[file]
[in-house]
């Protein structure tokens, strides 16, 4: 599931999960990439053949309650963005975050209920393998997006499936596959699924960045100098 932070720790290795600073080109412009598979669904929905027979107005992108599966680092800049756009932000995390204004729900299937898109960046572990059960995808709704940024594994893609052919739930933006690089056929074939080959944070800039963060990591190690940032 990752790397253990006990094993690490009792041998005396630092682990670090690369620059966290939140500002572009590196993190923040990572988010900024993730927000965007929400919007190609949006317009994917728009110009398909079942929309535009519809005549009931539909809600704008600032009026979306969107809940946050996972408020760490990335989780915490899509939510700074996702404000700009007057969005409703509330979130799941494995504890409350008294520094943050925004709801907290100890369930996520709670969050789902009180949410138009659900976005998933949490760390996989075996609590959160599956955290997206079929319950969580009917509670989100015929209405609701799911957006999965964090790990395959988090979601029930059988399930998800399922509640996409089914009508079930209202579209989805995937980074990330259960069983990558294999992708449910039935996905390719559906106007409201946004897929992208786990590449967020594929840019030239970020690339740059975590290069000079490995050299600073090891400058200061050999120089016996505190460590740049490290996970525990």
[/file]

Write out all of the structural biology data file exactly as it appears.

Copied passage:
[in-house]
């Protein structure tokens, strides 16, 4: 599931999960990439053949309650963005975050209920393998997006499936596959699924960045100098 932070720790290795600073080109412009598979669904929905027979107005992108599966680092800049756009932000995390204004729900299937898109960046572990059960995808709704940024594994893609052919739930933006690089056929074939080959944070800039963060990591190690940032 990752790397253990006990094993690490009792041998005396630092682990670090690369620059966290939140500002572009590196993190923040990572988010900024993730927000965007929400919007190609949006317009994917728009110009398909079942929309535009519809005549009931539909809600704008600032009026979306969107809940946050996972408020760490990335989780915490899509939510700074996702404000700009007057969005409703509330979130799941494995504890409350008294520094943050925004709801907290100890369930996520709670969050789902009180949410138009659900976005998933949490760390996989075996609590959160599956955290997206079929319950969580009917509670989100015929209405609701799911957006999965964090790990395959988090979601029930059988399930998800399922509640996409089914009508079930209202579209989805995937980074990330259960069983990558294999992708449910039935996905390719559906106007409201946004897929992208786990590449967020594929840019030239970020690339740059975590290069000079490995050299600073090891400058200061050999120089016996505190460590740049490290996970525990």